“We’re not going home, are we?” Rayna says, propping herself against the rail.

“Dr. Milligan doesn’t call for just anything. If he thinks it’s of interest, then it probably is. You can leave if you want, but I’m looking into it.” Dr. Milligan is one of the only humans Galen trusts. If the doctor were going to tell anyone about the Syrena’s existence, he would have done it the day Galen had saved his life all those years ago. Instead, Dr. Milligan returned the favor by denying he’d ever seen Galen— even when his scuba companions called the press. Since then, they had built a friendship by sharing sushi, afternoon swims, and most importantly, information. Dr. Milligan is a well- connected and highly respected oceanographer and the director of the Gulfarium here

-1—

on the coast, in a prime position to monitor the activities of his 0—

professional colleagues.

+1—

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When Galen received Dr. Milligan’s urgent voice mail yesterday about a blonde Syrena visiting the Gulfarium in human form, he swam the gulf in a day. If Dr. Milligan is right about Emma’s abilities, he’s found more than just a rule- breaking Syrena. The good doctor might have found the key to uniting two kingdoms.

But since Rayna’s specialty is not discretion— she would even tell on
herself
when she was younger— Galen knows he must keep this secret from her. Besides, he’s not sure he believes it himself. Even if he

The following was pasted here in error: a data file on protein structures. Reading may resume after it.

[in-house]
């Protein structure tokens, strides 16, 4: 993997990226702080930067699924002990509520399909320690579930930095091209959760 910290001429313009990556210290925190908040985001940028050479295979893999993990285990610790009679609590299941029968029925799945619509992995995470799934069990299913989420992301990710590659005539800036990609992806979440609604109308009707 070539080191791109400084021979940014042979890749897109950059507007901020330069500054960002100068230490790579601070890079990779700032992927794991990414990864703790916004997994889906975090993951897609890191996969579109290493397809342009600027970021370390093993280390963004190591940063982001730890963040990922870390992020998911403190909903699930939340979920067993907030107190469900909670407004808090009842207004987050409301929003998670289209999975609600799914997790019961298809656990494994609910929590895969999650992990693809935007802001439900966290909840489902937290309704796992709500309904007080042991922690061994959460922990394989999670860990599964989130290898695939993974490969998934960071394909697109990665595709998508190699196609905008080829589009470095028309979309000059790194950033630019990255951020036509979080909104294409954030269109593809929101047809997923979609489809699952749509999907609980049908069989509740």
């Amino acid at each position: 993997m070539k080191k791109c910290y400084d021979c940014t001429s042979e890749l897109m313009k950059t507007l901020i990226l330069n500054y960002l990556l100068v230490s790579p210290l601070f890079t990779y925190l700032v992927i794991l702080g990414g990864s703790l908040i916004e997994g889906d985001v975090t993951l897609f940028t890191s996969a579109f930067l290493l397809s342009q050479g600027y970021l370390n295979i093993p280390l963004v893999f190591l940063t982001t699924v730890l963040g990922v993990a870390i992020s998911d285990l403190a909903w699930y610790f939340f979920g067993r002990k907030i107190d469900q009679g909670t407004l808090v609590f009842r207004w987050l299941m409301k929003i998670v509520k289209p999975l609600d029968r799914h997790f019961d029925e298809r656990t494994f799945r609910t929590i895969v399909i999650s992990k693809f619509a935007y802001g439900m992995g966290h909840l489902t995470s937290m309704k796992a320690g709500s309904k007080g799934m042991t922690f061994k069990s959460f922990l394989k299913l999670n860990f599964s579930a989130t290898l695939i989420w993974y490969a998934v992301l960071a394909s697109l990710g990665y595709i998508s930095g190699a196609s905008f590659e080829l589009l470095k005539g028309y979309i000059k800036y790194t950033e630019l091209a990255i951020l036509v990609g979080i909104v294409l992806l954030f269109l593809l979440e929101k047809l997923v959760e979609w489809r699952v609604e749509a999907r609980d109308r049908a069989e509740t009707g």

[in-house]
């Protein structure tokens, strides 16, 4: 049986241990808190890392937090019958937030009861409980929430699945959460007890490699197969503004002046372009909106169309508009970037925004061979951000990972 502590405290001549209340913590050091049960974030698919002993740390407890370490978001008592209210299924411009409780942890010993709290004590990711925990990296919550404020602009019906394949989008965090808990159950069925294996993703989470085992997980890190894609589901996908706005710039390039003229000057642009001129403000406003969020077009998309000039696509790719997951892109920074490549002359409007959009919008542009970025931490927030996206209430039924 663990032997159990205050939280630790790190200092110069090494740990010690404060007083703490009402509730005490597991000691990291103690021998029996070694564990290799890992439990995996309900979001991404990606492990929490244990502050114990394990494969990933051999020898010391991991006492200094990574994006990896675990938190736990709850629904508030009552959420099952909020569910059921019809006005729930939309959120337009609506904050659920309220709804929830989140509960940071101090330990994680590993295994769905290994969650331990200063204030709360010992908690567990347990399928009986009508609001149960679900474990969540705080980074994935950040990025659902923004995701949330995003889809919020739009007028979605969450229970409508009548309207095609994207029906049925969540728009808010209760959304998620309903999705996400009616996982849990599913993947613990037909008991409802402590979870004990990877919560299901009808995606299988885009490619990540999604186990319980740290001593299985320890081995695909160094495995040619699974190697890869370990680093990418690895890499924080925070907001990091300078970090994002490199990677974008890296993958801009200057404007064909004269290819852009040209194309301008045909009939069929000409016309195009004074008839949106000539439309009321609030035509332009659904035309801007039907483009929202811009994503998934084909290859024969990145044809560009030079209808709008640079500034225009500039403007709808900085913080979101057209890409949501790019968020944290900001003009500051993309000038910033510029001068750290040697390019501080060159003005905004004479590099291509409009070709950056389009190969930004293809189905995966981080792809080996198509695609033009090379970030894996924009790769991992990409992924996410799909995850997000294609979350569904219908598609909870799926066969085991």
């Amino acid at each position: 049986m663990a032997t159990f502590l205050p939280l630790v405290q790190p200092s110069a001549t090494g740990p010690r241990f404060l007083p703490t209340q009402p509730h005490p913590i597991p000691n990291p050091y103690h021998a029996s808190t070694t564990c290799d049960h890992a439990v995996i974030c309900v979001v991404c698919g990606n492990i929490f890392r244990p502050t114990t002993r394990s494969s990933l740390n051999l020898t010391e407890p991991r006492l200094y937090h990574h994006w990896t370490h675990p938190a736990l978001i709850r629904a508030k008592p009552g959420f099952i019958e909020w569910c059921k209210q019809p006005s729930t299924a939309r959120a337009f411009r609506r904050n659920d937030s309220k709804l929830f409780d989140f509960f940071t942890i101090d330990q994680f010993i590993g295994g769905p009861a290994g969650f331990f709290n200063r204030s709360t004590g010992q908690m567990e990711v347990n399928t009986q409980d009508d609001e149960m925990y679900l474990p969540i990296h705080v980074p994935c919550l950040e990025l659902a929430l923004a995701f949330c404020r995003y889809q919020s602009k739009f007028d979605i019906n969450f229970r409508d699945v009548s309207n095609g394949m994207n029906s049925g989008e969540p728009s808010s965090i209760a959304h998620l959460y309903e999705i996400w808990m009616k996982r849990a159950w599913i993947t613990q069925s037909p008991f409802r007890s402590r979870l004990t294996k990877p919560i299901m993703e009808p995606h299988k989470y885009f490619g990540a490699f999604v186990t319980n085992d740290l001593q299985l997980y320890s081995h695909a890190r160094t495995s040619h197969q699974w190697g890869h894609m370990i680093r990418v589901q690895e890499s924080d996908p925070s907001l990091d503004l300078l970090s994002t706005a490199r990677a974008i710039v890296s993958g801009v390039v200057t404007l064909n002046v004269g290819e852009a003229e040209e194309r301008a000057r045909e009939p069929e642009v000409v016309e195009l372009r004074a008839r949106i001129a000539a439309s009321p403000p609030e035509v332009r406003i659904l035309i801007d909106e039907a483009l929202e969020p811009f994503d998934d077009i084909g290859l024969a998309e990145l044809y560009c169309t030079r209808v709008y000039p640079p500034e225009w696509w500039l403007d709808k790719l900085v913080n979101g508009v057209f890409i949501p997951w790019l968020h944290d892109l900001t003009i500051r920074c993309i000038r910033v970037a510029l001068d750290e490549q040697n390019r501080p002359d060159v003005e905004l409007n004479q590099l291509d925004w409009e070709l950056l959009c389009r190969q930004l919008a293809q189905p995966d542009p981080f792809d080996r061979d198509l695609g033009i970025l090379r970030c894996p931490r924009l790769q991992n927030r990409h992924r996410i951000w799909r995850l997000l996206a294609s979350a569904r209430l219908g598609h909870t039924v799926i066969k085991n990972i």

did
believe it, if he
could
confi rm it, would Emma do what she must? And where has she been? And why?

Everything about Emma is a mystery. Her name doesn’t origi-nate with the Syrena— or her hair or skin. And the way her lips turned red when she blushed almost knocked the breath out of him.

“What?” his sister asks.

“Nothing.” He wrenches his gaze from Emma.
Now she’s got
me muttering my thoughts out loud.

“I told you, you’re losing it.” Rayna makes a phlegmy gagging sound and wrings her hands around her neck. “This is what Father will do to me if I come home without you again. What should I say when he asks where you are? When he asks why you’re so obsessed with humans? ‘But Father, this one is a pretty blonde with nice contacts’?”

Galen scowls. “He’s going to regret not taking an interest in them. At least Grom’s reasonable about it. It’s only a matter of time before they discover us and—”

—-1

“I know, I know,” she drawls. “I know how you hate humans.

—0

—+1

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Sheesh, I was just kidding. That’s why I follow you around, you know. In case you need help.”

Galen runs a hand through his hair and leans back over the railing. His twin sister does follow him around like a sucker fi sh, but being helpful has nothing to do with it. “Oh, are you sure it doesn’t have anything to do with settling down with—”

“Don’t even say it.”

“Well, what am I supposed to think? Ever since Toraf asked Father for you—”

“Toraf is foolish!”

Toraf has been their best friend since birth— that is, until he recently made his intentions toward Rayna clear. At least he had the good sense to hide out and wait for her death threats to subside. But now she gives him something worse than threats—

complete indiff erence. No amount of pleading or coaxing from Toraf has thawed her. But since she turned twenty this spring—

two years past the normal age of mating— Father couldn’t fi nd a good reason not to agree to the match. Toraf is a good candidate, and the decision is made, whether Rayna chooses to ignore it or not.

“I’m starting to think you’re right. Who would want to attach himself to a wild animal?” Galen says, grinning.

“I’m not a wild animal! You’re the one who isolates yourself from everyone, choosing the company of humans over your own kind.”

“It’s my responsibility.”

-1—

“Because you asked for it!”